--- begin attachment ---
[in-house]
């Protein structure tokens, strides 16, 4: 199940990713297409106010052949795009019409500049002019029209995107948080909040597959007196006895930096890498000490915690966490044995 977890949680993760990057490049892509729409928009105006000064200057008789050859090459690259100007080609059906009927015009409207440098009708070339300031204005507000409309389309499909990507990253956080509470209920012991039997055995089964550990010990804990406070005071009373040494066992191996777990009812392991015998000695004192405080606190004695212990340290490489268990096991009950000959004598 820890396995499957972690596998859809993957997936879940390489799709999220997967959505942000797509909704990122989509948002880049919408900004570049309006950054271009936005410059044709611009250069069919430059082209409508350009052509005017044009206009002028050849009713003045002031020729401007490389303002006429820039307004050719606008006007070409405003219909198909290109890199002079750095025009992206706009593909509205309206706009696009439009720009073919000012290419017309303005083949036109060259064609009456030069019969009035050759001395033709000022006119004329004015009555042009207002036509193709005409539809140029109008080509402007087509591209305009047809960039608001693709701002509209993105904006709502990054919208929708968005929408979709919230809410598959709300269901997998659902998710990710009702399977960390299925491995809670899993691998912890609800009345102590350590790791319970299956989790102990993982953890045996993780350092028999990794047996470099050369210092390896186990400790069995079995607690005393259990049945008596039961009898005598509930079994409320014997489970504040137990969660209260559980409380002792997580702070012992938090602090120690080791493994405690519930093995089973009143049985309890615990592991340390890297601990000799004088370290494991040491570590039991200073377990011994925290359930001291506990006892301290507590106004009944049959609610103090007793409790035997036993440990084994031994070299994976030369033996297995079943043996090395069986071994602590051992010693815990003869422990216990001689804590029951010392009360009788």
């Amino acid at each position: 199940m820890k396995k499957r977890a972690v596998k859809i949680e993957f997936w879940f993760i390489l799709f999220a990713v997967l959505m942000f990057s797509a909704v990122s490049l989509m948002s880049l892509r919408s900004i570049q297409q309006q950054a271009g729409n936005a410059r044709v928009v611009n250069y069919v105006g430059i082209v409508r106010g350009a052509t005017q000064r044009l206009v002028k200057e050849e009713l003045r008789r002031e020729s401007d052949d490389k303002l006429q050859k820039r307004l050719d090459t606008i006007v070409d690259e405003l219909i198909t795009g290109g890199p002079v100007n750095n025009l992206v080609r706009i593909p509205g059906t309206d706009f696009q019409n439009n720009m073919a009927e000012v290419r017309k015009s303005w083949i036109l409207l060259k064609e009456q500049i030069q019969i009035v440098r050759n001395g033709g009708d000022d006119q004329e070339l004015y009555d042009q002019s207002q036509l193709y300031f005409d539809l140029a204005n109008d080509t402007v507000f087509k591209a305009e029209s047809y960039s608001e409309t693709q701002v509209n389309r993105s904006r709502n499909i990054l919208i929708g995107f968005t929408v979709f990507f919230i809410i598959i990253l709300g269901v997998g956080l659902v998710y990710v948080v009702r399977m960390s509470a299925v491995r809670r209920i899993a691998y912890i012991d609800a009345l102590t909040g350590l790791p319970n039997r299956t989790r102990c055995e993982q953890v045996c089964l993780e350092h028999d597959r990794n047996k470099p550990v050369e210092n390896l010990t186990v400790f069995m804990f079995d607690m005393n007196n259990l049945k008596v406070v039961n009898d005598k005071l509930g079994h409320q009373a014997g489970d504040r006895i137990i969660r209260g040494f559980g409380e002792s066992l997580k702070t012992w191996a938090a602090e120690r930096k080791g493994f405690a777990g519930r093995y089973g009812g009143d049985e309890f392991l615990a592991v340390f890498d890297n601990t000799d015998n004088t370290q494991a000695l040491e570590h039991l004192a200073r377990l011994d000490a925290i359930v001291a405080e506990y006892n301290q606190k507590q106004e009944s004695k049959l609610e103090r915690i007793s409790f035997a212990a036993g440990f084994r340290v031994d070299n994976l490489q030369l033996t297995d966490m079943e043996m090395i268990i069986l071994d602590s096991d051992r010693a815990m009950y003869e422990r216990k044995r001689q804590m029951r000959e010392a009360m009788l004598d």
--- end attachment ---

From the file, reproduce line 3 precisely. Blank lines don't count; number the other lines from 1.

């Amino acid at each position: 199940m820890k396995k499957r977890a972690v596998k859809i949680e993957f997936w879940f993760i390489l799709f999220a990713v997967l959505m942000f990057s797509a909704v990122s490049l989509m948002s880049l892509r919408s900004i570049q297409q309006q950054a271009g729409n936005a410059r044709v928009v611009n250069y069919v105006g430059i082209v409508r106010g350009a052509t005017q000064r044009l206009v002028k200057e050849e009713l003045r008789r002031e020729s401007d052949d490389k303002l006429q050859k820039r307004l050719d090459t606008i006007v070409d690259e405003l219909i198909t795009g290109g890199p002079v100007n750095n025009l992206v080609r706009i593909p509205g059906t309206d706009f696009q019409n439009n720009m073919a009927e000012v290419r017309k015009s303005w083949i036109l409207l060259k064609e009456q500049i030069q019969i009035v440098r050759n001395g033709g009708d000022d006119q004329e070339l004015y009555d042009q002019s207002q036509l193709y300031f005409d539809l140029a204005n109008d080509t402007v507000f087509k591209a305009e029209s047809y960039s608001e409309t693709q701002v509209n389309r993105s904006r709502n499909i990054l919208i929708g995107f968005t929408v979709f990507f919230i809410i598959i990253l709300g269901v997998g956080l659902v998710y990710v948080v009702r399977m960390s509470a299925v491995r809670r209920i899993a691998y912890i012991d609800a009345l102590t909040g350590l790791p319970n039997r299956t989790r102990c055995e993982q953890v045996c089964l993780e350092h028999d597959r990794n047996k470099p550990v050369e210092n390896l010990t186990v400790f069995m804990f079995d607690m005393n007196n259990l049945k008596v406070v039961n009898d005598k005071l509930g079994h409320q009373a014997g489970d504040r006895i137990i969660r209260g040494f559980g409380e002792s066992l997580k702070t012992w191996a938090a602090e120690r930096k080791g493994f405690a777990g519930r093995y089973g009812g009143d049985e309890f392991l615990a592991v340390f890498d890297n601990t000799d015998n004088t370290q494991a000695l040491e570590h039991l004192a200073r377990l011994d000490a925290i359930v001291a405080e506990y006892n301290q606190k507590q106004e009944s004695k049959l609610e103090r915690i007793s409790f035997a212990a036993g440990f084994r340290v031994d070299n994976l490489q030369l033996t297995d966490m079943e043996m090395i268990i069986l071994d602590s096991d051992r010693a815990m009950y003869e422990r216990k044995r001689q804590m029951r000959e010392a009360m009788l004598d």